In our book and in this blog, we often focus on crowdsourcing, citizen science, and the Internet of Things. Mapillary, a tool that allows anyone to create their own street level photographs, map them, and share them via web GIS technology, fits under all three of these themes. The idea behind Mapillary is a simple but powerful one: Take photos of a place of interest as you walk, bicycle, or drive using the Mapillary mobile app. Next, upload the photos to Mapillary again using the app. Your photos will be mapped and connected with other Mapillary photos, and combined into street level photo views. Then you can explore your places and those from thousands of other users around the world.
Mapillary is part of the rapidly growing crowdsourcing movement, also known as citizen science, which seeks to generate “volunteered geographic information” content from ordinary citizens. Mapillary forms part of the Internet of Things (IoT) because people are acting as sensors across the global landscape using this technology. Mapillary is more than a set of tools–it is a community, with its own MeetUps and ambassadors. Mapillary is also a new Esri partner, and through an ArcGIS integration, local governments and other organizations can understand their communities in real-time, and “the projects they’re working on that either require a quick turnaround or frequent updates, can be more streamlined.” These include managing inventory and city assets, monitoring repairs, inspecting pavement or sign quality, and assessing sites for new train tracks. One of Mapillary’s goals was to provide street views in places where no Google Street Views exist.
Many organizations are using Mapillary: For example, the Missing Maps Project is a collaboration between the American Red Cross, British Red Cross, Médecins Sans Frontières-UK (MSF-UK, or Doctors Without Borders-UK), and the Humanitarian OpenStreetMap Team. The project aims to map the most vulnerable places in the developing world so that NGOs and individuals can use the maps and data to better respond to crises affecting these areas.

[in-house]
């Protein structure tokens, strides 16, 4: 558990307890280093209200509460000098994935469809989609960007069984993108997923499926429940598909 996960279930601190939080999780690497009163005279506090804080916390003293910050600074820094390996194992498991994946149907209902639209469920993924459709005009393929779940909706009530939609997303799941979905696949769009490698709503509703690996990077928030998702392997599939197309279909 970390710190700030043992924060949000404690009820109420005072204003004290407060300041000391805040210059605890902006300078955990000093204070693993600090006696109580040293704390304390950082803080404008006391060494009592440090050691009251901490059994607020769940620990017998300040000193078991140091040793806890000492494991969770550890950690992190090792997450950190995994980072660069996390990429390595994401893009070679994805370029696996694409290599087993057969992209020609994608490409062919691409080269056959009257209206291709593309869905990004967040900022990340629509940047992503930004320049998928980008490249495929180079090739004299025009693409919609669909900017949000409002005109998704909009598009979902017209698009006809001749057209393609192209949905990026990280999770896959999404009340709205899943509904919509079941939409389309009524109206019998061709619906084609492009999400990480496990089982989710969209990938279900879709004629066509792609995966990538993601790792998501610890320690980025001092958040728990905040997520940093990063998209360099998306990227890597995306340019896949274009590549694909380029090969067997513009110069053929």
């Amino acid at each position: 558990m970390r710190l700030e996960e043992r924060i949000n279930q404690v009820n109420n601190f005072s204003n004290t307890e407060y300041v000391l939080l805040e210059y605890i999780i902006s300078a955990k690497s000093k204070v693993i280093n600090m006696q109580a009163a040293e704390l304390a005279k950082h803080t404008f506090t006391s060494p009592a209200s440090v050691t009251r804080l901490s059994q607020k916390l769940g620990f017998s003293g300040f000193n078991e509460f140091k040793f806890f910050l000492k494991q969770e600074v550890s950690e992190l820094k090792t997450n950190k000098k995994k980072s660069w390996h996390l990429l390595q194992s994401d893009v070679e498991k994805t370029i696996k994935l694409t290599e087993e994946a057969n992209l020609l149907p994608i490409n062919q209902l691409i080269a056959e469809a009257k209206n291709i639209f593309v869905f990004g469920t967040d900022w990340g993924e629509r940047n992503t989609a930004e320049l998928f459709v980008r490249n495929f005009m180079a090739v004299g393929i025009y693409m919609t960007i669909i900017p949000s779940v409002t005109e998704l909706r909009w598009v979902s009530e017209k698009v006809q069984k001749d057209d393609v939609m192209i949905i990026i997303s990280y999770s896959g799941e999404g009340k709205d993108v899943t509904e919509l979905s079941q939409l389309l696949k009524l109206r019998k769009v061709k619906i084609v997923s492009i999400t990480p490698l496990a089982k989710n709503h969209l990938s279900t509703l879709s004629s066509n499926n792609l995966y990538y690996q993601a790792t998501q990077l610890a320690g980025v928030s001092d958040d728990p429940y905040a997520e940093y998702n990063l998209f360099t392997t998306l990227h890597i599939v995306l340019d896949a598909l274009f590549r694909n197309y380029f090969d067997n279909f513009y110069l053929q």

Using the discovery section on Mapillary, take a tour through the ancient city Teotihuacán in Mexico, Astypalaia, one of the Dodecanese Islands in Greece, Pompeii, or Antarctica. After you create an account and join the Mapillary community, you can access the live web map and click on any of the mapped tracks.
Mapillary can serve as an excellent way to help your students, clients, customers, or colleagues get outside, think spatially, use mobile apps, and use geotechnologies. Why stop at streets? You could map trails, as I have done while hiking or biking, or map rivers and lakes from a kayak or canoe. There is much to be mapped, explored, studied, and enjoyed. If you’d like extra help in mapping your campus, town, or field trip with Mapillary, send an email to Mapillary and let the team know what you have in mind. They can help you get started with ideas and tips (and bike mounts, if you need them).
For about two years, I have been using Mapillary to map trails and streets. I used the Mapillary app on my smartphone, generating photographs and locations as I hiked along. One of the trails that I mapped is shown below and also on the global map that everyone in the Mapillary community can access. I have spoken often with the Mapillary staff and salute their efforts.
We look forward to hearing your reactions and how you use this tool.
Recently, information technology research and advisory company Gartner listed what it considers to be the Top 10 technology trends for 2016. This insightful article, when considered in light of recent GIS developments, shows that these tech trends are both influenced by and are reflected by geotechnologies. Whether or not you agree that the 10 trends listed here are the “most influential,” please consider their connections to GIS. The first trend, The Digital Mesh, refers to “all devices are connected in an expanding set of endpoints people use to access applications and information, or interact with people, social communities, governments and businesses.” GIS and GPS technologies are enabling the connections to occur, and conversely, influence the direction that GIS will go.